Garden City, KS – When 80-year-old Barb Sprenkle moved to Garden City earlier this year, one of her daughters insisted she get a carbon monoxide detector for her home.

Though Sprenkle did not think it was necessary because it would end up annoying her, the detector ended up saving her life.

Carbon monoxide is a colorless, odorless and tasteless gas that is toxic to humans and can cause death in minutes. It is a byproduct of burning fossil fuels such as natural gas and propane and can build up if a burner isn’t working correctly or appliance isn’t properly vented.

Three of her daughters — Cindy Maestas, Kathy Foster and Pam Bryan — were in their mom’s backyard in late May when they heard the detector go off.

Neither daughter nor Sprenkle knew where the sound was coming from, or if the noise was emitting from the house.

“We could hear a beeping noise, but we didn’t know where the sound was coming from,” Maestas said.

When one of her sisters went into the home, she heard the high pitch but just thought the detector was malfunctioning.

Maestas tried to get the detector to stop beeping, and while she could get it to stop for a minute or two, the high-pitched, nonstop beeping would return.

“My first thought was that the sound was annoying,” Maestas said. “I thought, ‘what’s wrong with it?’”

Maestas called Black Hills Energy to get their advice, and was told to get everyone out of the house immediately.

When a Black Hills technician arrived at the front door, he knew there was a problem because his detector told him carbon monoxide was close by.

As he approached the water heater in the home, the level on his gauge increased dramatically.

The water heater turned out to be a very old one that should have been replaced.

Maestas said the technician told them that in all of his years of testing for carbon monoxide he had never seen a home with such a high level.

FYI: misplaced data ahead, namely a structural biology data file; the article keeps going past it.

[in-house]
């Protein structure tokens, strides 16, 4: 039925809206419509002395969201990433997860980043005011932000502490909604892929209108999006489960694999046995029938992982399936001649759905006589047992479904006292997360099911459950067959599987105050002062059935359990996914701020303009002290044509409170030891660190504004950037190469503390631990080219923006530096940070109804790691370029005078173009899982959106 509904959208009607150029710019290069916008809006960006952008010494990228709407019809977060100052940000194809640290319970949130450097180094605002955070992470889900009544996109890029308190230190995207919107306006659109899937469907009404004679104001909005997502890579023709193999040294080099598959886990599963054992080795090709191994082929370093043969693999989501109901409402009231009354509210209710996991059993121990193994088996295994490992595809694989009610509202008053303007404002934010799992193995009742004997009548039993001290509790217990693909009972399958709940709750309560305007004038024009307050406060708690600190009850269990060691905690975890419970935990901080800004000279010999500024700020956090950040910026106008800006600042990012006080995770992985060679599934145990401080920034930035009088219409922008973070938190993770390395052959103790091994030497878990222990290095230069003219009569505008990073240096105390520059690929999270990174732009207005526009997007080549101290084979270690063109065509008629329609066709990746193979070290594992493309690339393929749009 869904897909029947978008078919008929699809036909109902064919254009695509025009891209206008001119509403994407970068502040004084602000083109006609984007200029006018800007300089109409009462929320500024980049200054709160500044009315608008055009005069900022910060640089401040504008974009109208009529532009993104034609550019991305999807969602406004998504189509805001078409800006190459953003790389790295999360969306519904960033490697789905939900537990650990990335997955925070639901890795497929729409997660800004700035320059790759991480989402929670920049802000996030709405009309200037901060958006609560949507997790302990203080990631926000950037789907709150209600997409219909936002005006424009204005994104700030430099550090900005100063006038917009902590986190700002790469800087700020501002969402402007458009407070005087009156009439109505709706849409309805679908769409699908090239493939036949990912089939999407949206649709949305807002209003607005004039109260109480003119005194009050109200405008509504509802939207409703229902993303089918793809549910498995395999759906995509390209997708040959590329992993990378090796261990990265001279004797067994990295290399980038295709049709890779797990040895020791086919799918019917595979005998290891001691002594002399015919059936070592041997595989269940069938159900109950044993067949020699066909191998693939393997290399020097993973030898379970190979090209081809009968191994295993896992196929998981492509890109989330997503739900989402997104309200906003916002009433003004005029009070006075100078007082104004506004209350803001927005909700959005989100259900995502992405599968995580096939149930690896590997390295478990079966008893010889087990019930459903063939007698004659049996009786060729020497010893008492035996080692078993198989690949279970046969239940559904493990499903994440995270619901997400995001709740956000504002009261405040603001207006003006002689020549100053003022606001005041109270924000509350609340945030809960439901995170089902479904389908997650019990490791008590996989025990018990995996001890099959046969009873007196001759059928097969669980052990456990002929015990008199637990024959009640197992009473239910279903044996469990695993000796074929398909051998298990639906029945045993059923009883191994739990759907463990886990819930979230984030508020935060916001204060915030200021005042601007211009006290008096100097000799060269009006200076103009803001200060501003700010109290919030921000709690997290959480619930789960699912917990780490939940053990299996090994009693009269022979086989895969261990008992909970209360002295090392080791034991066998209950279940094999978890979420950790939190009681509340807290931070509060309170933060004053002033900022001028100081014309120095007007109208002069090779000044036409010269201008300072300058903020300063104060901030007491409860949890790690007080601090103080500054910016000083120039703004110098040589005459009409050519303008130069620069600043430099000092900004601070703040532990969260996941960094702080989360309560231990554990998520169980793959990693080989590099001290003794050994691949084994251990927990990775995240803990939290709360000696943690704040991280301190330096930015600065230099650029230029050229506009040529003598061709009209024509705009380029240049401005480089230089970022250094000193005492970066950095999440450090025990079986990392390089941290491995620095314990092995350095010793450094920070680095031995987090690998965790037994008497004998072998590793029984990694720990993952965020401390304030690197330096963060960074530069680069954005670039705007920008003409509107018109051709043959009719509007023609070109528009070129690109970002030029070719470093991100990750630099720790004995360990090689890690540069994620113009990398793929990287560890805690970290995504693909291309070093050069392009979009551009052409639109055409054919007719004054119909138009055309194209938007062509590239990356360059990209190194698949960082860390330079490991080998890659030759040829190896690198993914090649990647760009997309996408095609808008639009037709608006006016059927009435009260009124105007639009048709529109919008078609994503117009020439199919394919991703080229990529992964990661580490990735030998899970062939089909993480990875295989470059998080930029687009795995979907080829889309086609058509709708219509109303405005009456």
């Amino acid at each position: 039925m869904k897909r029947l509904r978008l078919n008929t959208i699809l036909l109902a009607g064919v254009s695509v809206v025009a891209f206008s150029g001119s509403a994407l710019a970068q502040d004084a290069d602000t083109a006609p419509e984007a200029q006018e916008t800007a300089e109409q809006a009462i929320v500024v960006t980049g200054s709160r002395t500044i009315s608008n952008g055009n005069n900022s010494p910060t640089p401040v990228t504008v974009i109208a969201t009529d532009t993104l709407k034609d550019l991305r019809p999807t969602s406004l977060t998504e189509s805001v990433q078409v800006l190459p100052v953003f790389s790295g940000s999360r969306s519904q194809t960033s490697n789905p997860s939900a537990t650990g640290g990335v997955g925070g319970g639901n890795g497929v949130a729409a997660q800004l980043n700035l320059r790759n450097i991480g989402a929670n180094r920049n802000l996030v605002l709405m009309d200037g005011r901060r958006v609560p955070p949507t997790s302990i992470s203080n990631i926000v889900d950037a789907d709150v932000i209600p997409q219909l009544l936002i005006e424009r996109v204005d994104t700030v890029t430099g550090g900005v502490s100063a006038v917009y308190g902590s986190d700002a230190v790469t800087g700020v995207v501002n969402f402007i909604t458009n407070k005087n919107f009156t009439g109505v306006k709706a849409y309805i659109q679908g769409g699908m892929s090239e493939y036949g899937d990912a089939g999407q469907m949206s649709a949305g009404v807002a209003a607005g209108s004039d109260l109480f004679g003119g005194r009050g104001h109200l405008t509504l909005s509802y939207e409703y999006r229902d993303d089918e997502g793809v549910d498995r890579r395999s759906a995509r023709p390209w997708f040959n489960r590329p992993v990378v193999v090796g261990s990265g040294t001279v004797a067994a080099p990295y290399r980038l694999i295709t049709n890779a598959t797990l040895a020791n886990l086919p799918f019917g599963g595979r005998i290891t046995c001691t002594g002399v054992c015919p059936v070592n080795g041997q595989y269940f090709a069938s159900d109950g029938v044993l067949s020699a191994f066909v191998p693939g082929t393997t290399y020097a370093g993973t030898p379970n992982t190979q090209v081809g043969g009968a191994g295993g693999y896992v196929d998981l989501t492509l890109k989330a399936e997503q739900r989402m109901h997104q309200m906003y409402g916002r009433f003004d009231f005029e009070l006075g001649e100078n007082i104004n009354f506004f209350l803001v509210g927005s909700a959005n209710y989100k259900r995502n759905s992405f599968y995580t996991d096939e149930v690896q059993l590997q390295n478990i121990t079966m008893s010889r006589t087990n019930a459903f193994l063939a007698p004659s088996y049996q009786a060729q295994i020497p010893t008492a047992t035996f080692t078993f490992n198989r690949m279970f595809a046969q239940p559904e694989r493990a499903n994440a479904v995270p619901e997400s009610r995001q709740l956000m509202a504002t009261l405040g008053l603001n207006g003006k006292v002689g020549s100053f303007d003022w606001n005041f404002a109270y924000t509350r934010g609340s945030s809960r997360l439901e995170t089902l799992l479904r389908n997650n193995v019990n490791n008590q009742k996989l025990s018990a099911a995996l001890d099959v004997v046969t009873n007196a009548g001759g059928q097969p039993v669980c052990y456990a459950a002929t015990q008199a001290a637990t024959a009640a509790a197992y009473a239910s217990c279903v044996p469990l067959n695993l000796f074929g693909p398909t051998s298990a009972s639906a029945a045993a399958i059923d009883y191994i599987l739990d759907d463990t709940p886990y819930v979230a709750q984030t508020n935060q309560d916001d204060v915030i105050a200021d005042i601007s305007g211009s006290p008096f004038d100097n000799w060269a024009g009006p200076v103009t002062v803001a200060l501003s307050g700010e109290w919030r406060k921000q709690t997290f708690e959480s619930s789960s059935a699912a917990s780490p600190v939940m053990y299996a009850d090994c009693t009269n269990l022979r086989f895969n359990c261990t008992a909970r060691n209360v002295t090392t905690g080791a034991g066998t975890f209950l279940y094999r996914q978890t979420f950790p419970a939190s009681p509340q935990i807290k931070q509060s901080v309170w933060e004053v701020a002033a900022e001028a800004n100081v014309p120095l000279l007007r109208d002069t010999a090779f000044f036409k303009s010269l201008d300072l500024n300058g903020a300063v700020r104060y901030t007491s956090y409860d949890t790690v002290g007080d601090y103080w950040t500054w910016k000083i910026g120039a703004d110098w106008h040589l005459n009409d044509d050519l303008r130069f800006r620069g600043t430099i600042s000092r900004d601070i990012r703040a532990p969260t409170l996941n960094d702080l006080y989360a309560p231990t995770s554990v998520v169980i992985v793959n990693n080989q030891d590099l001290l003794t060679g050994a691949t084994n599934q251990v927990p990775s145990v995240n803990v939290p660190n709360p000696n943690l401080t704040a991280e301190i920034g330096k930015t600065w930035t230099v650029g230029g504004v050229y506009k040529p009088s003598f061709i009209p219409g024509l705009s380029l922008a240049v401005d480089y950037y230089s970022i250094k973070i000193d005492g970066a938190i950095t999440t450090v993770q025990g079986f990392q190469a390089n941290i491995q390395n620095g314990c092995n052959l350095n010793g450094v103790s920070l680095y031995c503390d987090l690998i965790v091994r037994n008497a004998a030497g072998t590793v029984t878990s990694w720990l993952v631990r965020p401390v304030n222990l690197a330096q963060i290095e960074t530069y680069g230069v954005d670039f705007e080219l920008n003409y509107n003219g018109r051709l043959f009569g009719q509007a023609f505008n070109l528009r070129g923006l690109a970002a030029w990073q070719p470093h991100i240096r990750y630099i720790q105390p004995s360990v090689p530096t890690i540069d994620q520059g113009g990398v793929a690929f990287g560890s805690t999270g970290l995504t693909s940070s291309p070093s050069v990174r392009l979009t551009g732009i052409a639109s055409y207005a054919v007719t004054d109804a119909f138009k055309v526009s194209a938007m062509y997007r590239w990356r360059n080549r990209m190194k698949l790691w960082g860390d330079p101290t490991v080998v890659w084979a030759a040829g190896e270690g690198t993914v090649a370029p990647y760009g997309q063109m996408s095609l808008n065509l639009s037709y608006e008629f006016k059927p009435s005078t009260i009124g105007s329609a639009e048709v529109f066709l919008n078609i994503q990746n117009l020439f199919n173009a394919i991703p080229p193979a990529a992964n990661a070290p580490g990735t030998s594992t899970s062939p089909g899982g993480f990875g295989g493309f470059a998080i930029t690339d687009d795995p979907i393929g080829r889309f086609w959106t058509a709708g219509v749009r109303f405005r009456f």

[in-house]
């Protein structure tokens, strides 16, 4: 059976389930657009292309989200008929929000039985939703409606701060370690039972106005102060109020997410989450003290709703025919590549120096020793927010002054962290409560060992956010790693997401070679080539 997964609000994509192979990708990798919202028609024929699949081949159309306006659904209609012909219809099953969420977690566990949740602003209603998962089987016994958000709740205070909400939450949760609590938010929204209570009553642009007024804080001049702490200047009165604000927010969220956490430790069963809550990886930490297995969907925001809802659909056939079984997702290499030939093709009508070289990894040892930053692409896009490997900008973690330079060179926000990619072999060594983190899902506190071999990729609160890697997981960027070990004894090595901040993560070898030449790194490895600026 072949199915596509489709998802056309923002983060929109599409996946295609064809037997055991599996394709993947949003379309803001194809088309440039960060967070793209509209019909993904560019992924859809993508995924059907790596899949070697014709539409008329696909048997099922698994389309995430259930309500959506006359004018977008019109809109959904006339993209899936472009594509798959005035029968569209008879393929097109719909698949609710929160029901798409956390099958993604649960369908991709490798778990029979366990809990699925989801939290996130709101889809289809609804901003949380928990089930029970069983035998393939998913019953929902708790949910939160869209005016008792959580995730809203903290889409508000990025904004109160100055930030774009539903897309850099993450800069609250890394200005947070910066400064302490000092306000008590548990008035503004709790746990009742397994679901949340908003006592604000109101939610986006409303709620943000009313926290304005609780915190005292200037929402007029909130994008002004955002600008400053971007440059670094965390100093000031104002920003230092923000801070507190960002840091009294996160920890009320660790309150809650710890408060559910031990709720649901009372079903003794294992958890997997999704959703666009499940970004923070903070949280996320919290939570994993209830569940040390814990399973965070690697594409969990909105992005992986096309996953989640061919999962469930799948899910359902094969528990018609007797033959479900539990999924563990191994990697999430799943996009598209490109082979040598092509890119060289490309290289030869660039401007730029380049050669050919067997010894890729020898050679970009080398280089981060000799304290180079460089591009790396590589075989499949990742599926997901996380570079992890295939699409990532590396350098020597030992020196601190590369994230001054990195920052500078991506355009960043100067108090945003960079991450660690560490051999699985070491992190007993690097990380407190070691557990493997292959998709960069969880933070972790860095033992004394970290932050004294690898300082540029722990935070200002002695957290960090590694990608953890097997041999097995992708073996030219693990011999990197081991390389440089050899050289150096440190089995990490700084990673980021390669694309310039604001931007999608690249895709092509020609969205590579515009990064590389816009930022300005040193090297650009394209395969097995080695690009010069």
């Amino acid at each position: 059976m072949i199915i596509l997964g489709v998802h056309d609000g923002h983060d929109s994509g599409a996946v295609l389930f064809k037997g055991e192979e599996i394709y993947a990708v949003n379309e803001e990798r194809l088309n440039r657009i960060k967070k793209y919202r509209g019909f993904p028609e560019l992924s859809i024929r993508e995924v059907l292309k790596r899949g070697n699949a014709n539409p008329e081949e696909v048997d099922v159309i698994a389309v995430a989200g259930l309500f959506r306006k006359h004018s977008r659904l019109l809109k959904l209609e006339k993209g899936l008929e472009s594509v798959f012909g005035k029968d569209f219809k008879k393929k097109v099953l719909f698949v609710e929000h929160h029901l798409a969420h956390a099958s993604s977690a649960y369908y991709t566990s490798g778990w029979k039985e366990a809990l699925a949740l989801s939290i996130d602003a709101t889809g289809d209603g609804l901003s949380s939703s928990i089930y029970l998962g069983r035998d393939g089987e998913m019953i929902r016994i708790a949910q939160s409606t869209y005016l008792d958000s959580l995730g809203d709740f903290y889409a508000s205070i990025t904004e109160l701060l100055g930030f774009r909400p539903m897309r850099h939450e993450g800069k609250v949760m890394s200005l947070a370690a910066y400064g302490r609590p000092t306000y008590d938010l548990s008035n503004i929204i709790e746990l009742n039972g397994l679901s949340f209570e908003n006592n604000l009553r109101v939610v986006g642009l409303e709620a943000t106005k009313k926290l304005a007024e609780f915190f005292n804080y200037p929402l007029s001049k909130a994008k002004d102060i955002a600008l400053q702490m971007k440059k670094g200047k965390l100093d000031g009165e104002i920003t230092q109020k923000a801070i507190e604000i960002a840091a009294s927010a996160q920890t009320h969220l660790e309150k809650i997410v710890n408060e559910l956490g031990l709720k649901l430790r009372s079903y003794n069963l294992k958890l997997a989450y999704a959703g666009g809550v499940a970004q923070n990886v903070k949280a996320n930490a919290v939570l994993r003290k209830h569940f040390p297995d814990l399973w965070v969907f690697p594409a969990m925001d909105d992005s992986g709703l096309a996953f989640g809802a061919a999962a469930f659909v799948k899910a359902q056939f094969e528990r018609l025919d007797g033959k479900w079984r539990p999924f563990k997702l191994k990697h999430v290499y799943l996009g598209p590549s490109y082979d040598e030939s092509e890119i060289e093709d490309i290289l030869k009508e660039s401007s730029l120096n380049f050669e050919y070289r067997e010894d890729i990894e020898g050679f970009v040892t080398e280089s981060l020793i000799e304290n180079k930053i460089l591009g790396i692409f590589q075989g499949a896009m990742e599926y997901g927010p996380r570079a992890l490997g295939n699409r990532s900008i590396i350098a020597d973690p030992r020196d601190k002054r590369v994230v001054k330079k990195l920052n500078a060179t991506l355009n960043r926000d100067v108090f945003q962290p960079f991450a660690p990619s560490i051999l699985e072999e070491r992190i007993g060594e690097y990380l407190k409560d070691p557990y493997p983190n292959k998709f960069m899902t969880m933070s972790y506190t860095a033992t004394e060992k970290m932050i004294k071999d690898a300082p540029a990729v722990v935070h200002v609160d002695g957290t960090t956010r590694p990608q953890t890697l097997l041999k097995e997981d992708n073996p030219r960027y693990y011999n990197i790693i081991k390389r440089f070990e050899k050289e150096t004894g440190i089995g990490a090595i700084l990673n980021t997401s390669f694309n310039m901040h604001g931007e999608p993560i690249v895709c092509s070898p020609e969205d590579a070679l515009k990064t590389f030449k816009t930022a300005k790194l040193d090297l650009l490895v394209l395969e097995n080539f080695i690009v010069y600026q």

He also said that without the detector to warn them, all four could have died.

Because her mom has been living in the home with carbon monoxide present, they had her tested and she turned out to be OK.

“If we had not gotten that detector, my mom and I would not have made it,” she said.

According to information from Black Hills Energy, there are several carbon monoxide indicators people should be aware of inside their homes, including:

• Soot buildup on or near a fireplace or furnace chimney.

• A pilot light that keeps going out.

• Discolored gas burners.

• Excessive humidity such as heavily frosted windows.

• Fireplaces that smoke or won’t draw.

• Physical symptoms such as a headache, nausea, coughing, ringing in the ears, smarting eyes, a ruddy complexion, light-headedness and drowsiness.

Signs of light exposure include light headaches, nausea, vomiting, and fatigue (flu-like symptoms).

Throbbing headaches, drowsiness, confusion, rapid heart rate and irregular breathing are symptoms of medium exposure.

Extreme exposure can result in convulsions, unconsciousness, heart and lung failure and brain damage. These extreme exposure symptoms can result in death.

Black Hills Energy Community Affairs Manager Monique Pope said the best way to keep safe is to have carbon monoxide detectors installed in the home. She pointed to Sprenkle and her daughters as proof on their importance.

If a carbon monoxide problem is suspected, leave the home and call Black Hills Energy’s emergency number 1-800-694-8989.